Monday, July 12, 2010

Pond scum

Three weeks of warm weather had left my pond covered with large slimy masses of 'blanket weed' or 'pond scum', the filamentous green algae that tend to plague ponds that have too much nitrogen in the water. When I'd fished most of it out I took a look at a few filaments under the microscope and - like so many living organisms - it revealed structures of great beauty when it was magnified a few hundred times. Inside each cell in the filament the chloroplasts were arranged like strings of green pearls. Various filamentous algae have chloroplasts in different conformations and the most familiar is the spiral chloroplast in Spirogyra..... but this is a different genus.....

The series of fine rings that you can see around the bottom of the upper cell on the left here, just above its junction with the cell below it, identify this alga as a species of Oedogonium. A ring forms each time a cell of this genus divides, so this cell appears to have divided three times.

In amongst the algal filaments there were also desmids - this crescent moon-shaped example is Closterium. The clear areas at the tips of the 'moon' are vacuoles, that contain insoluble crystals of calcium sulphate - a diagnostic feature of this genus.

The most interesting alga in my pond, however, was this one - Coleochaete. It may look like just a pad of simple cells (with some of them apparently dead) but this is an organism of great evolutionary significance. Modern molecular biological studies, and comparative investigations into the ways in which cells divide in this species and in land plants, indicate that Coleochaete shares a common ancestor with present day land plants - mosses, liverworts, ferns, conifers and flowering plants. At some point - maybe half a billion years ago - algae like this, perhaps living in a warm pool of nutrient-rich water like my garden pond, started to colonise the mud and begin the long series of evolutionary changes that led to the development of today's terrestrial vegetation.

A discovery like this makes the chore of cleaning out the garden pond a whole lot more interesting.......... 


  1. Quite beautiful! great post :)

  2. I still remember my first time ever looking at the world of 'pond scum' as a kid...

    ...I never left =D

    What's wonderful about this world is that the more you learn, the more you have to look for, the more you find, and the more questions you get, etc.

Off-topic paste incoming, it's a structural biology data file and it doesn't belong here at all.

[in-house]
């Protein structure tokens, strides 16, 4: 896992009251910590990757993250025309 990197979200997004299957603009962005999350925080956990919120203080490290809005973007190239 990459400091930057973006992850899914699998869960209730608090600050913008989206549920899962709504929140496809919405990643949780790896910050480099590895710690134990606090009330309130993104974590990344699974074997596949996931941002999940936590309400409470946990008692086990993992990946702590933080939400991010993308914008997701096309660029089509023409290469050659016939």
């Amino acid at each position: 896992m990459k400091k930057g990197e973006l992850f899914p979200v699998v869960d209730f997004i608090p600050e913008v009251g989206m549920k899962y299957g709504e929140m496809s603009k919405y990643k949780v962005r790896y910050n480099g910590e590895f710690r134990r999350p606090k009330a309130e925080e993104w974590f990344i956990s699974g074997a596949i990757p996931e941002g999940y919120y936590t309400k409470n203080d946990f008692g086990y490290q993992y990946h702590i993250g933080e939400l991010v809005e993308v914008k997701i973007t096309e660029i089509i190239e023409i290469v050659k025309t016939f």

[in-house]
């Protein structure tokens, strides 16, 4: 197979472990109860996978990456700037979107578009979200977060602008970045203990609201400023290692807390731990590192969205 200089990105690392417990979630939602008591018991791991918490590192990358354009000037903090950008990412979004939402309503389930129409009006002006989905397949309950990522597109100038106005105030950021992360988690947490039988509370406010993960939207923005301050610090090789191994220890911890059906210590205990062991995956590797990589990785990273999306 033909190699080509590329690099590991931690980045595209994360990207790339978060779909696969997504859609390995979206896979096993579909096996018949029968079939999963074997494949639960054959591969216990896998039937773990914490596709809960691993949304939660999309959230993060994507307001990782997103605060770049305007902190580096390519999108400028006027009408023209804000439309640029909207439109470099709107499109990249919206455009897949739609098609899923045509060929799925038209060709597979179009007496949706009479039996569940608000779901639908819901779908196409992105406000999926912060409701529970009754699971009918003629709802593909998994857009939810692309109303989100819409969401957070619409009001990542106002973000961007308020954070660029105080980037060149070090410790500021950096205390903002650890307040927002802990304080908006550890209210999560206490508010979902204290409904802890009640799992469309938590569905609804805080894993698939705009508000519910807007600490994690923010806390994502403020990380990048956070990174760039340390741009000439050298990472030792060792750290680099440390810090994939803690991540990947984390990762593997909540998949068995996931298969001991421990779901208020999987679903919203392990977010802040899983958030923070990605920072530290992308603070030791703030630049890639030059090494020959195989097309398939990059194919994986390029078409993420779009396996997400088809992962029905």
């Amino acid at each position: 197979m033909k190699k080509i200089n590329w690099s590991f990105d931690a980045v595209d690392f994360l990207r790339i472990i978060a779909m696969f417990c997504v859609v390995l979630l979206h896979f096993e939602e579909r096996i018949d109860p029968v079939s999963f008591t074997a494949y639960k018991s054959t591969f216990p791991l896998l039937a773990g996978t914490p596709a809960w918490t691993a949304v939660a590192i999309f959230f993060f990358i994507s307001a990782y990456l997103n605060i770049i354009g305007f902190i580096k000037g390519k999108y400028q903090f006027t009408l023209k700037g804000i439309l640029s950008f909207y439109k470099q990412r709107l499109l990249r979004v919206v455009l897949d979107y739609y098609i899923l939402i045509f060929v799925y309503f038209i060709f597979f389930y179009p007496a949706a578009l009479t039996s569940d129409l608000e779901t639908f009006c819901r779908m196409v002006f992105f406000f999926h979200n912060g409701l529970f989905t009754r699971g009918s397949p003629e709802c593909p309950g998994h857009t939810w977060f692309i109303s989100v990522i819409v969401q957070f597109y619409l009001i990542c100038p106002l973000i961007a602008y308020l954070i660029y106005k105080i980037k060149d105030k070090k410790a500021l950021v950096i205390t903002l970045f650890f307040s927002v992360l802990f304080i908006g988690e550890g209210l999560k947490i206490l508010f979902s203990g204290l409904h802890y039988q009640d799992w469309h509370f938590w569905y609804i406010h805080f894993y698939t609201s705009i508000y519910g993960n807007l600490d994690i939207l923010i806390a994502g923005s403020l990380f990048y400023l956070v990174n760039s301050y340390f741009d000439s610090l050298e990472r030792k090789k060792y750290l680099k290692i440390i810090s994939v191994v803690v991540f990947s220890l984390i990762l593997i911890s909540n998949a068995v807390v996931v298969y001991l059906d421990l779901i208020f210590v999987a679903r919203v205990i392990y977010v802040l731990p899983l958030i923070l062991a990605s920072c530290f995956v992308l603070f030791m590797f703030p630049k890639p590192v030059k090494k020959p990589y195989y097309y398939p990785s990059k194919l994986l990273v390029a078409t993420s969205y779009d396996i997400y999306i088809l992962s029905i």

Did you see any ciliates on the algae? There is often a forest of sessile stuff growing on the algae themselves, including small stuff that appears to be some sort of bacteria (visible in DIC w 40x obj)

  3. Thanks Greeneko, it's amazing what you can find in your own backyard...

  4. Hi Psi, couldn't agree with you more - it's addictive. The real pleasure of science is in the doing of it, in the sense of personal discovery that, I suspect, has much the same effect on the brain as endorphins have for marathon runners. And it is a marathon: one thing always leads to another; now I have to find out what those rings around Oedogonium are all about. And I need to shoot some video of those dancing crystals in the Closterium vacuoles........ So much to see! I've been lecturing on the evolutionary relationship between Coleochaete, Charaphytes and embryophytes for fifteen years and it never occurred to me that Coleochaete was right there in my garden pond. Yep, it was seething with ciliates too (and testate rhizopods and rotifers) and you've just reminded me how much life I must have destroyed when I composted all the excess algae. There's some deep philosophical point in there somewhere.

  5. Pond scum has never looked so lovely, or been so interesting...great post!

  6. Thanks falltoclimb, low-life can be fascinaing. I'm following the posts from your trip with great interest (and envy)...

  7. Stunning pictures, they look like very delicate jewellery.

  8. Hi Toffeeapple,... know what you mean .... I was thinking strings of green pearls..


Note: Only a member of this blog may post a comment.